Simplicity Monday: The Five Secrets to Setting A Rhythm For Your Home

Rhythm is one of those things that many parents talk about, wonder about, and can have such trouble implementing.  Here are my top five secrets to garnering a rhythm that supports a peaceful home life.

Visualize your home and walk through a day in your head.  Where was it smooth and flowing and joyous?  Where was it sticky and difficult and everyone fell apart?  I don’t think a rhythm is about throwing out who you are, who your family is,  what your family culture is in order to replace it with something that someone else does, but rather to build upon the successes in your own home.  Every family does something really well, so what is your thing that you do really well that you could build upon?

Write it down.  Going into a game plan with a written down plan will help keep you on track and then you can easily make notes and adjust as needed.

Give it space and margin.  Don’t pack too much into your day or your week or your month.  Breathing room is really important for things to breathe and to flow. Rhythm is not a schedule.

Pay attention to the cycle of the year. Some of us do this through a religious cycle of the year, others through a nature focus – but however you do it, allow time to savor the things that go with each season of the year.  People always ask about how to homeschool multiple children, and the rhythm of the  year is the absolute answer that provides the glue to hold things together.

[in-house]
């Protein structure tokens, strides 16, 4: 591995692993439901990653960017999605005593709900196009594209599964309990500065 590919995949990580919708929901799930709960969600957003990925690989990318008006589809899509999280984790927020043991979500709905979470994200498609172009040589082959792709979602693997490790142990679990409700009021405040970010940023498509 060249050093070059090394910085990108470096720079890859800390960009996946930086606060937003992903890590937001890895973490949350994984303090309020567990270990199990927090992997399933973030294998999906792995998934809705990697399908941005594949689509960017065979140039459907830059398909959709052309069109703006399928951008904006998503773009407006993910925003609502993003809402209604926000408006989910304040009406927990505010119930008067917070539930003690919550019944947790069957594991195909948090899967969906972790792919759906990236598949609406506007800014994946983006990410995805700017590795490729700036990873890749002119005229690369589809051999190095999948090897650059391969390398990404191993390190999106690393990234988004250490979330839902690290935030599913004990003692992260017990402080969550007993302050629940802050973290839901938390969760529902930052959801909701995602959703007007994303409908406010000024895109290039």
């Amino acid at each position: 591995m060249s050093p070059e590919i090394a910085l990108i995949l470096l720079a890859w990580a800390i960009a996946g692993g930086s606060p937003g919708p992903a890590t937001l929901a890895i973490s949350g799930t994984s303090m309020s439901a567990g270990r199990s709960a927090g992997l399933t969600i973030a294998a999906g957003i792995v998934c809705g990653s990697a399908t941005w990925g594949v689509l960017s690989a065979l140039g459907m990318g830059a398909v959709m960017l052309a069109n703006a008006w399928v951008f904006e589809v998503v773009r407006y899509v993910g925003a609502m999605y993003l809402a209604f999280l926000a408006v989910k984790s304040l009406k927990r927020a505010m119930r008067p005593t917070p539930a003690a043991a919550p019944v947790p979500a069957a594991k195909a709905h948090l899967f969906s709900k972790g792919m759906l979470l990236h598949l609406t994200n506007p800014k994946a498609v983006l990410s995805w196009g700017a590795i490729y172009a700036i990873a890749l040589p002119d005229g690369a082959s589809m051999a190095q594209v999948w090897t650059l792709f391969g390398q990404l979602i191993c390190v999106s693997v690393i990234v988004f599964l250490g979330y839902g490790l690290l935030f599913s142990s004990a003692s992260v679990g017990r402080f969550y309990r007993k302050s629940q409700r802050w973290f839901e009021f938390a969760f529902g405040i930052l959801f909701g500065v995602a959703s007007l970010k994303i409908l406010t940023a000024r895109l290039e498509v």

Finally, relax and have fun.  Enjoy each other.  Cuddling, snuggling, laughing together are all the most important parts of being together as a family.  Enjoy!

Many blessings,

Carrie

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5 thoughts on “Simplicity Monday: The Five Secrets to Setting A Rhythm For Your Home

  1. Hey there I commented on your twelve year old post and I never heard back from you. Could you please read my question and answer me back. I really was wanting your advice. Thank you

    • Dear Kate,
      Thank you for reminding me. Most eight year olds are active and their play reflects this. Classifying, collecting, arranging are also big parts of an eight year old’s play. Doll play, dress up, paper dolls, equipment to do different “sports” – ice skating in the winter or skiing, baseball, kickball is needed, cards, table games like checkers and cards, art supplies, supplies to knit and crochet are all usually hits.
      Hope that helps. You could also ask Sarah Baldwin over at Bella Luna Toys what she would recommend for an eight year old and that could give you more ideas as well.
      Blessings,
      Carrie

  2. I have been struggling with our rhythm for a while now. My husband works from home and is in-in-out of our lives and everything gets thrown off. I’m always able to keep it going for a day or so and then it’s rushing to someplace or another and I can’t keep up. Then I have to start all over again. Also what is the difference if any between a schedule and rhythm? Thank you in advance.

    • Dear Amber,
      A schedule has tight times to it, a rhythm is more like a flow to your day, an inbreathing and an outbreathing. It is a system that instead of accounting of perhaps half hour time slots or something, it works on a flow to the day with space and time. I think your sentence in your comment was telling, “then it’s rushing to someplace or another”. Where are you rushing to, and how could you change that to have whole days at home with no place to be or go? It takes planning, but it can be done. Start small, and build from there. I am wishing you peace in your life as you slow down and enjoy all that being a parent and a family has to offer when we can sink into those small moments.
      Blessings,
      Carrie

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